You might be surprised to learn that even in built up environments you can find animals like blue- tongue lizards living happily in suburban backyards.
The suburban blue-tongue lizard
In our garden, over the space of a year, I have encountered as many as seven individual blue-tongue lizards and photographed them. Some of these animals have been residents of the backyard (I've either photographed them numerous times, or discovered them using the same refuge for weeks or months at a time). Others may use the yard as a natural corridor; passing through whilst they search for food or mates.
Being ectothermic (cold-blooded) you are unlikely to see them during the colder months. But in the Spring, I see more individuals and generally encounter them frequently with the most active months being August and September. This also coincides with the breeding season. Most years we are lucky enough to see baby lizards in January.
It's a terribly rewarding experience to discover wildlife such as lizards living in your backyard. And so, here are my 5 tips on how to create a backyard habitat suitable for the blue-tongue lizard.
1. Provide them cover
These lizards have long heavy bodies with short stumpy legs, and so they simply cannot move with great agility or speed. Give them a fighting chance against a quicker more agile predator by providing them with plenty of cover.
Shelter them with dense planting your garden beds. Mulch and deep leaf litter is not only good for the garden, but also great for secretive blueys. Provide hides with hollow logs, but please don't collect these from natural areas. Keep in mind too, that a great refuge doesn't always have to be natural, half overturned terracotta pots or a bit of plumbers pipe buried with the ends exposed work very well as hidey holes and tunnels for lizards in your garden.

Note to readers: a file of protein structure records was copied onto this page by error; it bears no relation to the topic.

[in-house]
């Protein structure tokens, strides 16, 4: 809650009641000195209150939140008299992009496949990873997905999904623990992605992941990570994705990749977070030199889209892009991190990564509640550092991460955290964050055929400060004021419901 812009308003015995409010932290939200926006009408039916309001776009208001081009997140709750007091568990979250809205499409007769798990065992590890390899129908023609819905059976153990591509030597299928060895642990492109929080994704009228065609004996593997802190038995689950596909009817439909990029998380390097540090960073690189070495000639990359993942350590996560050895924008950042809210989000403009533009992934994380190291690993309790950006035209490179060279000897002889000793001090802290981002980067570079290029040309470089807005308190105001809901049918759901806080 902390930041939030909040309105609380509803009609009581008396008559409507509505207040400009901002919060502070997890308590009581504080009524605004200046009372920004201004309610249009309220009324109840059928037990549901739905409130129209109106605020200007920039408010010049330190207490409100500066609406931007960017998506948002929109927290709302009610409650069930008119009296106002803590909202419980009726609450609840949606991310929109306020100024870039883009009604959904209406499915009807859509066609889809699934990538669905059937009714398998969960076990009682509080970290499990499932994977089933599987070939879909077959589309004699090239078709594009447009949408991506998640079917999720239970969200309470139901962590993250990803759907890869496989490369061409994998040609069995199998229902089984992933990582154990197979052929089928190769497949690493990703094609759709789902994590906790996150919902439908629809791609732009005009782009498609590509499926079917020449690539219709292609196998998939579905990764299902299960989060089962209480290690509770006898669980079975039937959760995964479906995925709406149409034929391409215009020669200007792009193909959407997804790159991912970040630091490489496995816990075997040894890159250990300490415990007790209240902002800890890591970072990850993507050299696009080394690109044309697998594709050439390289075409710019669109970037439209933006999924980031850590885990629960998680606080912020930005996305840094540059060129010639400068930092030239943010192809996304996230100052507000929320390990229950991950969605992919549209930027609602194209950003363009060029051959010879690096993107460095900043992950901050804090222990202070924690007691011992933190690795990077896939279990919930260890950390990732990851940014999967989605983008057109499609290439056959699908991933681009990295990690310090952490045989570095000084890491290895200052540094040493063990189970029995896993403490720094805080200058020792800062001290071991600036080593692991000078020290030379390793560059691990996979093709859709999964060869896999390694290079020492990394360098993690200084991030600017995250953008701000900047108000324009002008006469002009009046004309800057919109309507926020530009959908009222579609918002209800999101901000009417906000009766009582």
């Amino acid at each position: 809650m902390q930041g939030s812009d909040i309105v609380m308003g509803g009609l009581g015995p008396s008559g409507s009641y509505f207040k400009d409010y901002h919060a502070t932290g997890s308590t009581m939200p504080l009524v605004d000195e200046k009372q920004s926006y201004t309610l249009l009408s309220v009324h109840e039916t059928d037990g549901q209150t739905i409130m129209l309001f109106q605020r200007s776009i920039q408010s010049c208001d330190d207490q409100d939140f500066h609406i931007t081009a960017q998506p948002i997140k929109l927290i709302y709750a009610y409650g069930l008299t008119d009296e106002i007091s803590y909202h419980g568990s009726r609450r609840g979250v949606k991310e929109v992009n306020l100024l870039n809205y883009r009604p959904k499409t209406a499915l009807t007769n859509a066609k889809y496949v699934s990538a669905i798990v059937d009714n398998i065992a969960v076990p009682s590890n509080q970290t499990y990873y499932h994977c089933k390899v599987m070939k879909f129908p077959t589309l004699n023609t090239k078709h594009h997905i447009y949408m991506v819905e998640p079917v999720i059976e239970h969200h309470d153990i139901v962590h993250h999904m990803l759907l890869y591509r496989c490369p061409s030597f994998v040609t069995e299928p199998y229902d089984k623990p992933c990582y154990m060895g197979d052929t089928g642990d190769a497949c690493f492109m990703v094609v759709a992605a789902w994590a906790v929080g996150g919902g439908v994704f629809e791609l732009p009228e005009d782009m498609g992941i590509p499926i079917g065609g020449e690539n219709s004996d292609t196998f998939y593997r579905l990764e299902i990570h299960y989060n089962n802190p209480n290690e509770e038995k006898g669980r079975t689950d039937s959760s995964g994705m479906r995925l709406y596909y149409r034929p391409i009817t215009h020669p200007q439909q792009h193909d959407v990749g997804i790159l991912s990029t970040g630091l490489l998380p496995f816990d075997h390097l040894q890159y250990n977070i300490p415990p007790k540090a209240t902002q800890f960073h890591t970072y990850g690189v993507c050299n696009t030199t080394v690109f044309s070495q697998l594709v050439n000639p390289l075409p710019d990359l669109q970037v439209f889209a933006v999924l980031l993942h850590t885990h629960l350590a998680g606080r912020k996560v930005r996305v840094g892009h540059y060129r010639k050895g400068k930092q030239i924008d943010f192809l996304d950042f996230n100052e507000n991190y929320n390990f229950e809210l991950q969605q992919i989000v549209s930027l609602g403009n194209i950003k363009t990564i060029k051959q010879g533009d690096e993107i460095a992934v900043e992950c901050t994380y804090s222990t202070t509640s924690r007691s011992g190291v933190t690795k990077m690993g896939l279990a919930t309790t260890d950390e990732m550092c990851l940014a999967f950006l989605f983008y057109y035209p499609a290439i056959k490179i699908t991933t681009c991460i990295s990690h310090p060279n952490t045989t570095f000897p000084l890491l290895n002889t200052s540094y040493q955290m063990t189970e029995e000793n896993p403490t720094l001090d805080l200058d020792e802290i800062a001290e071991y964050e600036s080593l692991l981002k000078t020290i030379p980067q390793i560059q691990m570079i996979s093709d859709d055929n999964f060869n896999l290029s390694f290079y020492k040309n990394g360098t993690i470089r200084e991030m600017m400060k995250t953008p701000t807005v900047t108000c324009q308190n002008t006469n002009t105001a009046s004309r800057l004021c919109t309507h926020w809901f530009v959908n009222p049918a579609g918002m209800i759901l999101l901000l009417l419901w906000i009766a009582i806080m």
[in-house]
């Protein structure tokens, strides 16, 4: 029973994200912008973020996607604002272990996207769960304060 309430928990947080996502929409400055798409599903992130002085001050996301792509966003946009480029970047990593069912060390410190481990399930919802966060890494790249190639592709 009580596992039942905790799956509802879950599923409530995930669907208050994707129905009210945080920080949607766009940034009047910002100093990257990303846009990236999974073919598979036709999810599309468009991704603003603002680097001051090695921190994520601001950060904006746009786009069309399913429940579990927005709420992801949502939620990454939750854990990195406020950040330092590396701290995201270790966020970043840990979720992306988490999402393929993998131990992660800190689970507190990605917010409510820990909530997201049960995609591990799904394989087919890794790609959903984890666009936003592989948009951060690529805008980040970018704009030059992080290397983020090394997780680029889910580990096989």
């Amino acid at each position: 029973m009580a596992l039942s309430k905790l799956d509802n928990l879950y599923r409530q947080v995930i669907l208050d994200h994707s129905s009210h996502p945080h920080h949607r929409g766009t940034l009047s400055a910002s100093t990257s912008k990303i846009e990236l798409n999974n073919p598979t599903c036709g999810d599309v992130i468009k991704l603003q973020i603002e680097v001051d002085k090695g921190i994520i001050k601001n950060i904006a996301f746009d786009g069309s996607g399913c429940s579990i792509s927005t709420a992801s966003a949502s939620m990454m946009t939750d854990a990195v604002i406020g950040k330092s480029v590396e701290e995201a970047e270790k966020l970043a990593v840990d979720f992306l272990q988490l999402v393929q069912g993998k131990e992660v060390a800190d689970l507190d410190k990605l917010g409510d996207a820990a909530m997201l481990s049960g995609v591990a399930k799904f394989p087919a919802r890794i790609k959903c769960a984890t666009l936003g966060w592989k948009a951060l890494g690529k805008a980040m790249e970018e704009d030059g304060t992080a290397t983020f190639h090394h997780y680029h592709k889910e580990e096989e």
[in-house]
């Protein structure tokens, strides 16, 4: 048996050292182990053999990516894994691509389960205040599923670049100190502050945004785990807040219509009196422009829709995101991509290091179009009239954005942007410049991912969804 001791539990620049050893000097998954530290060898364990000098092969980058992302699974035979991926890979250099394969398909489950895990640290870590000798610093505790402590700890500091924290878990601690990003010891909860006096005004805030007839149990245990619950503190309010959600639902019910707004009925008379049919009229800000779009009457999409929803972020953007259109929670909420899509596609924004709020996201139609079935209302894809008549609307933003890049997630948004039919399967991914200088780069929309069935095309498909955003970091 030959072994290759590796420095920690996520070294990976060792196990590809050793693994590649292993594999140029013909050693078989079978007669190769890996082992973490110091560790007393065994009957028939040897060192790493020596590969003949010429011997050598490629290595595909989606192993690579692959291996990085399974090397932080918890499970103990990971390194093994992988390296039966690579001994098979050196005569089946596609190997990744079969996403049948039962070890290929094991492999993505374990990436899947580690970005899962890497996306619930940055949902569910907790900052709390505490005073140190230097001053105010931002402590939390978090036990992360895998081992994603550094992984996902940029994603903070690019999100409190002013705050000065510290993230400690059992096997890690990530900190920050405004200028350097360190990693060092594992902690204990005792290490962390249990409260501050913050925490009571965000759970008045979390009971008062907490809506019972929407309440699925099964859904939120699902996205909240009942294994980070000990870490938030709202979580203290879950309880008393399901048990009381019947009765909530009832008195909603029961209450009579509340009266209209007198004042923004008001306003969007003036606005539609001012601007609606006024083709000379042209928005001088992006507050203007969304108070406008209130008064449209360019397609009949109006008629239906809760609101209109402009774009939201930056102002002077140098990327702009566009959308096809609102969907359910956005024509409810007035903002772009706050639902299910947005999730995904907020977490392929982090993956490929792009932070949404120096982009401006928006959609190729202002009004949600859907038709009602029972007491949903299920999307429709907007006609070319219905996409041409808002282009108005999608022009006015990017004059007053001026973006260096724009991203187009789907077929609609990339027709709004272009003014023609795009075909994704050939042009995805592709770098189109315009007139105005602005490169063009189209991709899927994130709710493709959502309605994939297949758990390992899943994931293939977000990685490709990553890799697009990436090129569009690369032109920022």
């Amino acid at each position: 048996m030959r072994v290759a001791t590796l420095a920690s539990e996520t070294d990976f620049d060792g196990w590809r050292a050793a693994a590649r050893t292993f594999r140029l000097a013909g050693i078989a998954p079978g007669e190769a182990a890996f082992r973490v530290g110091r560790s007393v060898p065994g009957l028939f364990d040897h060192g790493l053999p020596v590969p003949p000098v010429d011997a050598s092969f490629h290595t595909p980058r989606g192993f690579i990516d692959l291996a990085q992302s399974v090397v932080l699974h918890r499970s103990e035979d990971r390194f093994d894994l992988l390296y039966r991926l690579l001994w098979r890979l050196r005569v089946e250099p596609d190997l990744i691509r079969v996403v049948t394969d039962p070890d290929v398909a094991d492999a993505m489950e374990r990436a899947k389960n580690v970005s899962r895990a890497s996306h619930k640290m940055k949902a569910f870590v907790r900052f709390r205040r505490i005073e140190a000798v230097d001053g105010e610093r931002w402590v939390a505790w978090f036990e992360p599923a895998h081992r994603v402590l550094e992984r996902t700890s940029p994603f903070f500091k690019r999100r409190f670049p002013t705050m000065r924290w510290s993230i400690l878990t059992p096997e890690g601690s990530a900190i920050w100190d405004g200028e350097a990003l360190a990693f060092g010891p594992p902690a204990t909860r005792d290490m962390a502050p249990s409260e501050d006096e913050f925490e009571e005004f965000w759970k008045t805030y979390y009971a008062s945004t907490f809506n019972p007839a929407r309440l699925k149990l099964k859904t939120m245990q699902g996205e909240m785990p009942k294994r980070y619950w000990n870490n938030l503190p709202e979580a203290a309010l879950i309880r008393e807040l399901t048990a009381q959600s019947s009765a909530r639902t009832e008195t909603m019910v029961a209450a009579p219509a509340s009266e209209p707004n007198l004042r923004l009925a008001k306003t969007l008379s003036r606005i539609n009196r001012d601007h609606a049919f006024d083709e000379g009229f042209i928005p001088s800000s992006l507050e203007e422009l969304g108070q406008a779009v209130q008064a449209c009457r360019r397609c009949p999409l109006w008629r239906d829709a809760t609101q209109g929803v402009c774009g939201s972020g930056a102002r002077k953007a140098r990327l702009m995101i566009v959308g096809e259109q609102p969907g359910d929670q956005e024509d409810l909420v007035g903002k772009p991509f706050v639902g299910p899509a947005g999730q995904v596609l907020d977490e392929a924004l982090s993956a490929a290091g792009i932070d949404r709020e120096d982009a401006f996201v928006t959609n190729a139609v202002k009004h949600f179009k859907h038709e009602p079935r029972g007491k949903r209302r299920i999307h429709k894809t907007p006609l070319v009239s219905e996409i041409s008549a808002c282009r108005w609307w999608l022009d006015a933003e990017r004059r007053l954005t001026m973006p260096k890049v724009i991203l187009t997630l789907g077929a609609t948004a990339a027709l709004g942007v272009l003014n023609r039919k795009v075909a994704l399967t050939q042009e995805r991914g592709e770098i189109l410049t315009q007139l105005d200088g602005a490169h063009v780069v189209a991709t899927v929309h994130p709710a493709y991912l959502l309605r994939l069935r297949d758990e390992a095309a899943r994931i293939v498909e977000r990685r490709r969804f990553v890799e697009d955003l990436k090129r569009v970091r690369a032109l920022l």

2. Feed them
I'm not suggesting you leave food out for lizards, but if your garden has plenty of plants and good soil, you almost certainly have insects, worms and snails, yum! Fruit bearing trees will also encourage lizards and other wildlife. A word of advise, if you don't want the lizards getting all the good strawberries, grow them in a tall pot.
I am a firm advocate for organically grown, and would encourage everyone to garden without chemicals. Fertilisers, poisons and baits are destructive elements to use in the garden, and can harm and kill insects and the animals that eat them, including blue-tongue lizards.
3. Warm them up
Lizards are ectothermic and will habitually seek out heat sources. Have you ever seen a turtle basking on a rock? It's not trying to improve it's tan, but rather using the sun's energy to warm its body. Lizards often do the same thing. Put a nice flat rock in a part of the garden that gets some morning light and you might be rewarded with basking lizards that are a joy to behold.
Other sources of heat may come from decaying matter such as deep litter or a rotting compost heap. Their thermal requirements, will lead blueys to various parts of the garden. We once had a small blue tongue lizard domiciled between the house and the hot water system. It lived there for almost a year, before eventually outgrowing the space.
4. Offer a drink
Have you ever heard the saying, flat out like a lizard drinking? Boy can these lizards down a coldie! For those of you who haven't seen a bluey having a glug, their tongue is much like a dogs as it laps and laps and laps water. Especially on a hot day a lizard will gratefully have a drink from a small tray of water left on the ground in a place close to a refuge. If you have a pond or a planning one, ensure the sides are not too steep as plenty of thirsty lizards (and other wildlife for that matter) fall into ponds and pools with smooth sides and are drowned.
5. Watch out for them
There can be hazards for lizards in the garden too. Dogs and cats can easily dispatch lizards in the garden, so be mindful and investigate when your dog starts barking suddenly, you might just save a life! When mowing long grass, it's best to walk through it and check for animals that may be hiding. Before backing your car, it's a good habit to check that there are no sunning lizards on the driveway, and while I'm on the topic of cars, generally avoid running anything over on the road. Often lizards and snakes can look like twigs, or a bit of old rubber.
A garden is a much more interesting place when you know you might spy a blue-tongue lizard shuffling, nose down through the leaf litter. And so, with these 5 easy tips we're confident you'll
encourage a true blue little aussie; the blue-tongue lizard into your very own backyard.